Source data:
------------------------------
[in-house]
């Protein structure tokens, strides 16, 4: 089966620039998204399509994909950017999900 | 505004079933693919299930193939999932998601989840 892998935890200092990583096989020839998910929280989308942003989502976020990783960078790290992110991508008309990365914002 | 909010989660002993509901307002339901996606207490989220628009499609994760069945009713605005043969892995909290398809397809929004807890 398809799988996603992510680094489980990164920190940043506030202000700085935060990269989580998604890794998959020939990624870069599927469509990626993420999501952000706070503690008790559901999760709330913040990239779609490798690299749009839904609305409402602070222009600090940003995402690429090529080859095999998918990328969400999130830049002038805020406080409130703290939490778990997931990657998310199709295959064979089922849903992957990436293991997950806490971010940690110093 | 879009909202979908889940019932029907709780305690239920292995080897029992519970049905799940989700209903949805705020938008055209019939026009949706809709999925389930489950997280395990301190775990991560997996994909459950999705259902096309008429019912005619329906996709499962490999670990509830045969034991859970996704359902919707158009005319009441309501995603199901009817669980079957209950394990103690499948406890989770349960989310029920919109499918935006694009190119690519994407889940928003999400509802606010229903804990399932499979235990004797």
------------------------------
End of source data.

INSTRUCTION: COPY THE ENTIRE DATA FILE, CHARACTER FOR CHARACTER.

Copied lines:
[in-house]
């Protein structure tokens, strides 16, 4: 089966620039998204399509994909950017999900 | 505004079933693919299930193939999932998601989840 892998935890200092990583096989020839998910929280989308942003989502976020990783960078790290992110991508008309990365914002 | 909010989660002993509901307002339901996606207490989220628009499609994760069945009713605005043969892995909290398809397809929004807890 398809799988996603992510680094489980990164920190940043506030202000700085935060990269989580998604890794998959020939990624870069599927469509990626993420999501952000706070503690008790559901999760709330913040990239779609490798690299749009839904609305409402602070222009600090940003995402690429090529080859095999998918990328969400999130830049002038805020406080409130703290939490778990997931990657998310199709295959064979089922849903992957990436293991997950806490971010940690110093 | 879009909202979908889940019932029907709780305690239920292995080897029992519970049905799940989700209903949805705020938008055209019939026009949706809709999925389930489950997280395990301190775990991560997996994909459950999705259902096309008429019912005619329906996709499962490999670990509830045969034991859970996704359902919707158009005319009441309501995603199901009817669980079957209950394990103690499948406890989770349960989310029920919109499918935006694009190119690519994407889940928003999400509802606010229903804990399932499979235990004797």